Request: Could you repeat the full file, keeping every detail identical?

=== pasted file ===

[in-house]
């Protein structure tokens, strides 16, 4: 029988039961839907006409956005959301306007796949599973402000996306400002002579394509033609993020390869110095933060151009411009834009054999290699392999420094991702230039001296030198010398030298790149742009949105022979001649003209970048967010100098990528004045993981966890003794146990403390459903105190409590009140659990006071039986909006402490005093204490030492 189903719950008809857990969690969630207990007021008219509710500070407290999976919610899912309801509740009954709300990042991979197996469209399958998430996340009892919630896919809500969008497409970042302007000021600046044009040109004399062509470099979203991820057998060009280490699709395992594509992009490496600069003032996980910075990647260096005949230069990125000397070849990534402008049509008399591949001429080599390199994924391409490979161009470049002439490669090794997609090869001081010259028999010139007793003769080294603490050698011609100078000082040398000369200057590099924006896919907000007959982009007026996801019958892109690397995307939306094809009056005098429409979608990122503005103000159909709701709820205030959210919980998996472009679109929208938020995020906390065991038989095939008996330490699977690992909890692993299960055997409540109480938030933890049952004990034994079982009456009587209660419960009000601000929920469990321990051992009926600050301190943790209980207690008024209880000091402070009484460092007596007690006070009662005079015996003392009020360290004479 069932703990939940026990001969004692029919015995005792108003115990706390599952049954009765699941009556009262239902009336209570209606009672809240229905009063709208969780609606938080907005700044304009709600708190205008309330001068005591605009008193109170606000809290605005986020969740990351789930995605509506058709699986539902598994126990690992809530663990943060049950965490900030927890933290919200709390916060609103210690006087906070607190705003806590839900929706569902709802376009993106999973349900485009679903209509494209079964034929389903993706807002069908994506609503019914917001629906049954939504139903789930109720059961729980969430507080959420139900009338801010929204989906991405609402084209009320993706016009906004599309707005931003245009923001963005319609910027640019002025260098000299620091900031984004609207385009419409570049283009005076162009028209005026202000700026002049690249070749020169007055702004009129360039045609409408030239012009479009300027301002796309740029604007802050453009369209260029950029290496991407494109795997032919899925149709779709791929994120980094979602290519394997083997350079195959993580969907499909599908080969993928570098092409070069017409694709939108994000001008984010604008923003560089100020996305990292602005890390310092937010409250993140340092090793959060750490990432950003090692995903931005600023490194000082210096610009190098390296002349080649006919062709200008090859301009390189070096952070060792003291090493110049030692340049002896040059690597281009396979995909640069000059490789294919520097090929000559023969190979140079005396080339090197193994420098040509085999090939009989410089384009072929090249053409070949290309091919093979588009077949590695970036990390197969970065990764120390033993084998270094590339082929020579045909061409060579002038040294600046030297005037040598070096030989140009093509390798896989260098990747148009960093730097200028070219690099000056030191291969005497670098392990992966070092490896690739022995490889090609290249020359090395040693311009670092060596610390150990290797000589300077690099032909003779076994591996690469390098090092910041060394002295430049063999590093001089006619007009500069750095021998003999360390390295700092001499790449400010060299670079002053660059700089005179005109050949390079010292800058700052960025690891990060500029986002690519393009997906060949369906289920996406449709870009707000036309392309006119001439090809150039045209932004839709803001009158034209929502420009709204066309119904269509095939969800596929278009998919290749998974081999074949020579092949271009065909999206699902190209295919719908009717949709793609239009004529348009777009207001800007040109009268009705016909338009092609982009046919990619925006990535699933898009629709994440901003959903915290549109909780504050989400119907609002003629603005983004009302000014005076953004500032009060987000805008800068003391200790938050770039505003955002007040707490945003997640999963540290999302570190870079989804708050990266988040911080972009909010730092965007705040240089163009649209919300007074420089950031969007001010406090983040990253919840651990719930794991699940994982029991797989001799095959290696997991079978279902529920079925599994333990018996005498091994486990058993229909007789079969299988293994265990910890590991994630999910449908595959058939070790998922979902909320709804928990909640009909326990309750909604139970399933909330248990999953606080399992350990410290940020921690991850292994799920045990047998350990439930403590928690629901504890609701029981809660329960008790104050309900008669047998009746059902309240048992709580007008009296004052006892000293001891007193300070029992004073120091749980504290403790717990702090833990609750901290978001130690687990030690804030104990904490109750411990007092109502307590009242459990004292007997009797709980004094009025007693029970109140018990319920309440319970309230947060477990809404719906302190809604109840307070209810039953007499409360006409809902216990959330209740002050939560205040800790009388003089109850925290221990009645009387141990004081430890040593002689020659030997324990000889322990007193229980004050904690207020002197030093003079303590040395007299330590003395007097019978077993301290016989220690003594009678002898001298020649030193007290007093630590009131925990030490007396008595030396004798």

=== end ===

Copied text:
[in-house]
């Protein structure tokens, strides 16, 4: 029988039961839907006409956005959301306007796949599973402000996306400002002579394509033609993020390869110095933060151009411009834009054999290699392999420094991702230039001296030198010398030298790149742009949105022979001649003209970048967010100098990528004045993981966890003794146990403390459903105190409590009140659990006071039986909006402490005093204490030492 189903719950008809857990969690969630207990007021008219509710500070407290999976919610899912309801509740009954709300990042991979197996469209399958998430996340009892919630896919809500969008497409970042302007000021600046044009040109004399062509470099979203991820057998060009280490699709395992594509992009490496600069003032996980910075990647260096005949230069990125000397070849990534402008049509008399591949001429080599390199994924391409490979161009470049002439490669090794997609090869001081010259028999010139007793003769080294603490050698011609100078000082040398000369200057590099924006896919907000007959982009007026996801019958892109690397995307939306094809009056005098429409979608990122503005103000159909709701709820205030959210919980998996472009679109929208938020995020906390065991038989095939008996330490699977690992909890692993299960055997409540109480938030933890049952004990034994079982009456009587209660419960009000601000929920469990321990051992009926600050301190943790209980207690008024209880000091402070009484460092007596007690006070009662005079015996003392009020360290004479 069932703990939940026990001969004692029919015995005792108003115990706390599952049954009765699941009556009262239902009336209570209606009672809240229905009063709208969780609606938080907005700044304009709600708190205008309330001068005591605009008193109170606000809290605005986020969740990351789930995605509506058709699986539902598994126990690992809530663990943060049950965490900030927890933290919200709390916060609103210690006087906070607190705003806590839900929706569902709802376009993106999973349900485009679903209509494209079964034929389903993706807002069908994506609503019914917001629906049954939504139903789930109720059961729980969430507080959420139900009338801010929204989906991405609402084209009320993706016009906004599309707005931003245009923001963005319609910027640019002025260098000299620091900031984004609207385009419409570049283009005076162009028209005026202000700026002049690249070749020169007055702004009129360039045609409408030239012009479009300027301002796309740029604007802050453009369209260029950029290496991407494109795997032919899925149709779709791929994120980094979602290519394997083997350079195959993580969907499909599908080969993928570098092409070069017409694709939108994000001008984010604008923003560089100020996305990292602005890390310092937010409250993140340092090793959060750490990432950003090692995903931005600023490194000082210096610009190098390296002349080649006919062709200008090859301009390189070096952070060792003291090493110049030692340049002896040059690597281009396979995909640069000059490789294919520097090929000559023969190979140079005396080339090197193994420098040509085999090939009989410089384009072929090249053409070949290309091919093979588009077949590695970036990390197969970065990764120390033993084998270094590339082929020579045909061409060579002038040294600046030297005037040598070096030989140009093509390798896989260098990747148009960093730097200028070219690099000056030191291969005497670098392990992966070092490896690739022995490889090609290249020359090395040693311009670092060596610390150990290797000589300077690099032909003779076994591996690469390098090092910041060394002295430049063999590093001089006619007009500069750095021998003999360390390295700092001499790449400010060299670079002053660059700089005179005109050949390079010292800058700052960025690891990060500029986002690519393009997906060949369906289920996406449709870009707000036309392309006119001439090809150039045209932004839709803001009158034209929502420009709204066309119904269509095939969800596929278009998919290749998974081999074949020579092949271009065909999206699902190209295919719908009717949709793609239009004529348009777009207001800007040109009268009705016909338009092609982009046919990619925006990535699933898009629709994440901003959903915290549109909780504050989400119907609002003629603005983004009302000014005076953004500032009060987000805008800068003391200790938050770039505003955002007040707490945003997640999963540290999302570190870079989804708050990266988040911080972009909010730092965007705040240089163009649209919300007074420089950031969007001010406090983040990253919840651990719930794991699940994982029991797989001799095959290696997991079978279902529920079925599994333990018996005498091994486990058993229909007789079969299988293994265990910890590991994630999910449908595959058939070790998922979902909320709804928990909640009909326990309750909604139970399933909330248990999953606080399992350990410290940020921690991850292994799920045990047998350990439930403590928690629901504890609701029981809660329960008790104050309900008669047998009746059902309240048992709580007008009296004052006892000293001891007193300070029992004073120091749980504290403790717990702090833990609750901290978001130690687990030690804030104990904490109750411990007092109502307590009242459990004292007997009797709980004094009025007693029970109140018990319920309440319970309230947060477990809404719906302190809604109840307070209810039953007499409360006409809902216990959330209740002050939560205040800790009388003089109850925290221990009645009387141990004081430890040593002689020659030997324990000889322990007193229980004050904690207020002197030093003079303590040395007299330590003395007097019978077993301290016989220690003594009678002898001298020649030193007290007093630590009131925990030490007396008595030396004798």